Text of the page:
Diana Agrest, FAIA, is an internationally renowned architect well known for her unique and pioneering approach to architecture and urbanism developed both in practice and theory, through work, writing and pedagogy. She is a founder and principal of Agrest and Gandelsonas Architects in New York, and develops her own individual projects as well. Diana Agrest has been involved in the design and building of projects ranging from urban design projects and master plans to parks, civic and residential buildings, single family houses and interiors in the US, Europe, South America and Asia since 1970 and which have received numerous awards.
Diana Agrest is a full-time Professor of Architecture at The Irwin S. Chanin School of Architecture of The Cooper Union for Advancement of Science and Art where she has taught since 1977.
Prior to teaching at Cooper she taught full time at Princeton University’s School of Architecture from 1972-76, and was the first woman architect to teach there. She has also taught at Columbia and Yale Universities and abroad. She was a Fellow of the Institute for Architecture and Urban Studies from 1972-1984.
As part of a series on "50 Great Teachers," the April 21, 2015 broadcast on "All Things Considered" focused on Prof. Agrest's sometimes surprising methods for approaching the study of architecture. Listen to the full story here.
Diana Agrest has developed unique pedagogical approaches to architectural pedagogy whereby there is no separation between theory and practice, between analysis and project focusing on Urban Form, Film, Nature, and the Body. She directed and gave the pedagogical orientation to the Advanced Research Studio of the M.Arch II Program of the Cooper Union full-time, from its beginning in 2009 until 2016, and curated eight public Thesis exhibitions and other M.Arch II work at The Cooper Union's Arthur A. Houghton Jr. Gallery.
Since the beginning of her career Agrest has focused on film and developed a critical approach to architecture based in great part on film and film theory. She was the first to bring this subject to architecture as a critically productive approach to redefine urban discourse which she has developed in theory, practice and education.
She created and directed Framing the City: Film, Video, Urban Architecture in summer and fall of 1993 at the Whitney Museum of American Art’s Department of Film and Video, and has applied this approach pedagogically as a way of approaching urban discourse and urban architecture. She has produced over eighty short films on the city made by students in her studios.
Diana Agrest has been working on the subject of Nature in practice, theory and education since 1989, being a pioneer in what was later called "Landscape Urbanism". starting with her own work, the visionary and influential project "The Machine in the Garden, China Basin, San Francisco" and the subsequent essay The Return of the Repressed: Nature, She has developed a unique approach, both in her "Architecture of Nature/Nature of Architecture" studios, relating architecture nature science and representation. The outcome is exemplified in her book Architecture of Nature/Nature of Architecture.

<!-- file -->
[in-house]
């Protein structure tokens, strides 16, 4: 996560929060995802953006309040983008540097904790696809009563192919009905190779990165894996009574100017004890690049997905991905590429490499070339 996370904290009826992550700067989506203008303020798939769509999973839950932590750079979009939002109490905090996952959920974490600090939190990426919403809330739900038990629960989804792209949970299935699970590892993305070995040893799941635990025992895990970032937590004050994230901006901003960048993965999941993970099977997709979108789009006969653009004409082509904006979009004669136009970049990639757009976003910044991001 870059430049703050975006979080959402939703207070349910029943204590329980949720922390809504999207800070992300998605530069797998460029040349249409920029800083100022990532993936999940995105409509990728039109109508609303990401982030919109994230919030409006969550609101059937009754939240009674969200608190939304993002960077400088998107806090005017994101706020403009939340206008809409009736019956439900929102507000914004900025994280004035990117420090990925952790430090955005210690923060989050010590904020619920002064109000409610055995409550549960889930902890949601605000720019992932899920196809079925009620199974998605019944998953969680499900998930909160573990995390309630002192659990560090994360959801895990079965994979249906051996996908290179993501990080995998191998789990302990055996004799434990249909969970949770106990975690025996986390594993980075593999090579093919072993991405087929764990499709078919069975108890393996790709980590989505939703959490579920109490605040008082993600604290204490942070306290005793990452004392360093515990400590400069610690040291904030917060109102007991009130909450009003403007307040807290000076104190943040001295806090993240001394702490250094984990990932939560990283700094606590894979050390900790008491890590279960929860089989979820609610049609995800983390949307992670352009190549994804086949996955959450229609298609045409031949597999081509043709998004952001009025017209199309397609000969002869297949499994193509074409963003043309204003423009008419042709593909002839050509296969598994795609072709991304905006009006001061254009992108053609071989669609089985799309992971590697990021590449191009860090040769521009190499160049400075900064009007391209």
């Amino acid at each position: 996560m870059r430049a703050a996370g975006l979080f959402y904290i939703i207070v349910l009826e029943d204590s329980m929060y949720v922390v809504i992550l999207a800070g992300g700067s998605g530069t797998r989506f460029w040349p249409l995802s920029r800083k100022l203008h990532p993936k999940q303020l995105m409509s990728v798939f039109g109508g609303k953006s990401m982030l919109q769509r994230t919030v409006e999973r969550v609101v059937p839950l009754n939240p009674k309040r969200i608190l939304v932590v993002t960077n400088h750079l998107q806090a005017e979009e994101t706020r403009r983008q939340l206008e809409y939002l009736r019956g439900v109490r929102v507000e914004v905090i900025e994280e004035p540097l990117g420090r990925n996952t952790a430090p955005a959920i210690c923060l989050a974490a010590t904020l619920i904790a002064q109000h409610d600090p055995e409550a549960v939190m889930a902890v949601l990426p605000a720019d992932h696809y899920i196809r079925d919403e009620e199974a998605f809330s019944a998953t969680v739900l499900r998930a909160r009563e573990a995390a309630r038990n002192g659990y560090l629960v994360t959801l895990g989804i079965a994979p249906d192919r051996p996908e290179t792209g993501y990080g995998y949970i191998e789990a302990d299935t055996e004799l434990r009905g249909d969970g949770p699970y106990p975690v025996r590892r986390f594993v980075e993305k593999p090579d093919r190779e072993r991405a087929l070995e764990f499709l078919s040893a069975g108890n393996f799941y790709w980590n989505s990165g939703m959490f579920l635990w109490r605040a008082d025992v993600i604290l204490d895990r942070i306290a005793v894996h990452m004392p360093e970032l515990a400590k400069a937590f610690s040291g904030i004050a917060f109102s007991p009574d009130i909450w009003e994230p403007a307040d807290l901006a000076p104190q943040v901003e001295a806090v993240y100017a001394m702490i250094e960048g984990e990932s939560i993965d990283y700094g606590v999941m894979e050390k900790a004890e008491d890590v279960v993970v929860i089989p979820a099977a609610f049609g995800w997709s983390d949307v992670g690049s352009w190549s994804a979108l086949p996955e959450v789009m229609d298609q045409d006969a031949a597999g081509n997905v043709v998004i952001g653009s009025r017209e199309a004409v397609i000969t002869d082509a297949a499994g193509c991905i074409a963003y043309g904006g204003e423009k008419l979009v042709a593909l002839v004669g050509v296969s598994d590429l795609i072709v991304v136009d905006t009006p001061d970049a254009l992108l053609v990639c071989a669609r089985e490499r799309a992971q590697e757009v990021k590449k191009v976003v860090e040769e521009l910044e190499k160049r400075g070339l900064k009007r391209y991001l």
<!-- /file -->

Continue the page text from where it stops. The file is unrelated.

She has published:
- Architecture of Nature/Nature of Architecture, Diana Agrest, with essays by Diana Agrest and contributions by Peter L. Galison and Caroline A. Jones; D. Graham -Burnett and John McPhee, AR+D Applied Research and Design Publications, ORO Publishers, 2019.
- The Sex of Architecture, eds. Diana Agrest, Patricia Conway and Leslie Kanes Weismann, Harry N Abrams, New York, 1996.
- Agrest and Gandelsonas: Works, Princeton Architectural Press, New York, 1995.
- Memories and Places, for The Cooper Union, Rizzoli, New York, 1984.
- A Romance with the City: Irwin S. Chanin, editor, The Cooper Union for the Advancement of Science and Art, New York, 1982.
Selected books featuring Agrest's work and essays include:
- AIA Guide to New York Architecture, current.
- Architecture Itself and Other Postmodernization Effects by Sylvia Lavin, Specter Books, June 2020.
- Latin America in Construction 1955-1980, ed. Barry Bergdoll, Comas, Liernur, MoMA 2015.
- New York, Regulate to Innovate, Ed. by Jean Louis Cohen and Ariella Masboungi, Editions Parenthese, Paris, Fr. 2014.
- Image, Body, Law.: Interdisciplinary in Contemporary Gender Studies Ed. by Katerina Mishchenko and Susanne Strätling. Kiev: Meduza 2014.
- Architecture, Urbanism and Infrastructure, Princeton University, 2012.
- The Body, Special Publication, Review of Philosophy and Literature, Institute of Philosophy, Warsaw University, 2012.
- Modern Architecture A-Z, Peter Gössel, Benedikt Taschen GmbH, 2007.
- New York 2000: Architecture and Urbanism from the Bicentennial to the Millennium, Stern, Fishman, Tilove, The Monacelli Press, 2007.
- A Guide to Contemporary Architecture In America Vol 2. Toto, Tokyo, 2006.